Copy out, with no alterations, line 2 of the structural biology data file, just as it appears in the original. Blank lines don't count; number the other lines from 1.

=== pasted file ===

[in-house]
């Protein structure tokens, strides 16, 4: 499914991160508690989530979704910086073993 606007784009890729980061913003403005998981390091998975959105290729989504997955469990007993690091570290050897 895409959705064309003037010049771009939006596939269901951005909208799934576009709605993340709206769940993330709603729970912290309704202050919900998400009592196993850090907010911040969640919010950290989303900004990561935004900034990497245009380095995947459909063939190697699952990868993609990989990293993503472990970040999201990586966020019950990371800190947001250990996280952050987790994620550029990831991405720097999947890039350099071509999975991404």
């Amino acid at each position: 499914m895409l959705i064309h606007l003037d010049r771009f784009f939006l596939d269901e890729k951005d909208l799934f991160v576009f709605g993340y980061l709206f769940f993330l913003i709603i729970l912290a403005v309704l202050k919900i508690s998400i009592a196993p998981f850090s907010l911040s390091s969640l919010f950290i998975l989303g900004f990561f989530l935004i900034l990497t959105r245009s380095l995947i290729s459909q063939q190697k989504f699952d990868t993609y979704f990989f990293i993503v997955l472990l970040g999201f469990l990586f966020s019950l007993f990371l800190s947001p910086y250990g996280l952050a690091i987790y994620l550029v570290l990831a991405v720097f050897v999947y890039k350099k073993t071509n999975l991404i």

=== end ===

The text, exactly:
């Protein structure tokens, strides 16, 4: 499914991160508690989530979704910086073993 606007784009890729980061913003403005998981390091998975959105290729989504997955469990007993690091570290050897 895409959705064309003037010049771009939006596939269901951005909208799934576009709605993340709206769940993330709603729970912290309704202050919900998400009592196993850090907010911040969640919010950290989303900004990561935004900034990497245009380095995947459909063939190697699952990868993609990989990293993503472990970040999201990586966020019950990371800190947001250990996280952050987790994620550029990831991405720097999947890039350099071509999975991404």